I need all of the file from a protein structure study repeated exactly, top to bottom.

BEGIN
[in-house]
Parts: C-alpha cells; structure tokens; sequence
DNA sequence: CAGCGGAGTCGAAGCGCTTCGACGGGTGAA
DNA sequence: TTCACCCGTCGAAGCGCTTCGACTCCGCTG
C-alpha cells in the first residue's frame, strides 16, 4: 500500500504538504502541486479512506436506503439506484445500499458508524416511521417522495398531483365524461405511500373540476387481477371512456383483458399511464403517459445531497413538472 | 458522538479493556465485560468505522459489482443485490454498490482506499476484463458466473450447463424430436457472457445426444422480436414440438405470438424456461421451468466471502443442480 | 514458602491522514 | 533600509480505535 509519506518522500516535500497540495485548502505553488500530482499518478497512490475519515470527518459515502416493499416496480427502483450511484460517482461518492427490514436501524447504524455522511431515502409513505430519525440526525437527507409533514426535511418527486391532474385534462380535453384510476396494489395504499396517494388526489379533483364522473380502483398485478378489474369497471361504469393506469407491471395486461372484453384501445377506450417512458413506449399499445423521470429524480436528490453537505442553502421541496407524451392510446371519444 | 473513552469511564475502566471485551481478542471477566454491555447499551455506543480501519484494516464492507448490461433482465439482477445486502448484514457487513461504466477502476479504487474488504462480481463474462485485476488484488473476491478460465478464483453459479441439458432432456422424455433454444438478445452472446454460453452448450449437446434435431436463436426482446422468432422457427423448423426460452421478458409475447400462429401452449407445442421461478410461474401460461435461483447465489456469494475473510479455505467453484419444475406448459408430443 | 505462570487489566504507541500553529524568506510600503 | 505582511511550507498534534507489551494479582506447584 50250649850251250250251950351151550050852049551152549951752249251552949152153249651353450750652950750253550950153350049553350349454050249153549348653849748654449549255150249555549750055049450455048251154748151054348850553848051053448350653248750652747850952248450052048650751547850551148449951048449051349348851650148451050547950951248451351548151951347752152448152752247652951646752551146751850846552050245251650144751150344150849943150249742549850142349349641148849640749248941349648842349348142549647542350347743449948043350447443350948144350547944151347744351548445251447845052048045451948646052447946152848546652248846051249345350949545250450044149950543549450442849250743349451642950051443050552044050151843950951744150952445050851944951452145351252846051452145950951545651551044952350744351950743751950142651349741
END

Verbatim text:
[in-house]
Parts: C-alpha cells; structure tokens; sequence
DNA sequence: CAGCGGAGTCGAAGCGCTTCGACGGGTGAA
DNA sequence: TTCACCCGTCGAAGCGCTTCGACTCCGCTG
C-alpha cells in the first residue's frame, strides 16, 4: 500500500504538504502541486479512506436506503439506484445500499458508524416511521417522495398531483365524461405511500373540476387481477371512456383483458399511464403517459445531497413538472 | 458522538479493556465485560468505522459489482443485490454498490482506499476484463458466473450447463424430436457472457445426444422480436414440438405470438424456461421451468466471502443442480 | 514458602491522514 | 533600509480505535 509519506518522500516535500497540495485548502505553488500530482499518478497512490475519515470527518459515502416493499416496480427502483450511484460517482461518492427490514436501524447504524455522511431515502409513505430519525440526525437527507409533514426535511418527486391532474385534462380535453384510476396494489395504499396517494388526489379533483364522473380502483398485478378489474369497471361504469393506469407491471395486461372484453384501445377506450417512458413506449399499445423521470429524480436528490453537505442553502421541496407524451392510446371519444 | 473513552469511564475502566471485551481478542471477566454491555447499551455506543480501519484494516464492507448490461433482465439482477445486502448484514457487513461504466477502476479504487474488504462480481463474462485485476488484488473476491478460465478464483453459479441439458432432456422424455433454444438478445452472446454460453452448450449437446434435431436463436426482446422468432422457427423448423426460452421478458409475447400462429401452449407445442421461478410461474401460461435461483447465489456469494475473510479455505467453484419444475406448459408430443 | 505462570487489566504507541500553529524568506510600503 | 505582511511550507498534534507489551494479582506447584 50250649850251250250251950351151550050852049551152549951752249251552949152153249651353450750652950750253550950153350049553350349454050249153549348653849748654449549255150249555549750055049450455048251154748151054348850553848051053448350653248750652747850952248450052048650751547850551148449951048449051349348851650148451050547950951248451351548151951347752152448152752247652951646752551146751850846552050245251650144751150344150849943150249742549850142349349641148849640749248941349648842349348142549647542350347743449948043350447443350948144350547944151347744351548445251447845052048045451948646052447946152848546652248846051249345350949545250450044149950543549450442849250743349451642950051443050552044050151843950951744150952445050851944951452145351252846051452145950951545651551044952350744351950743751950142651349741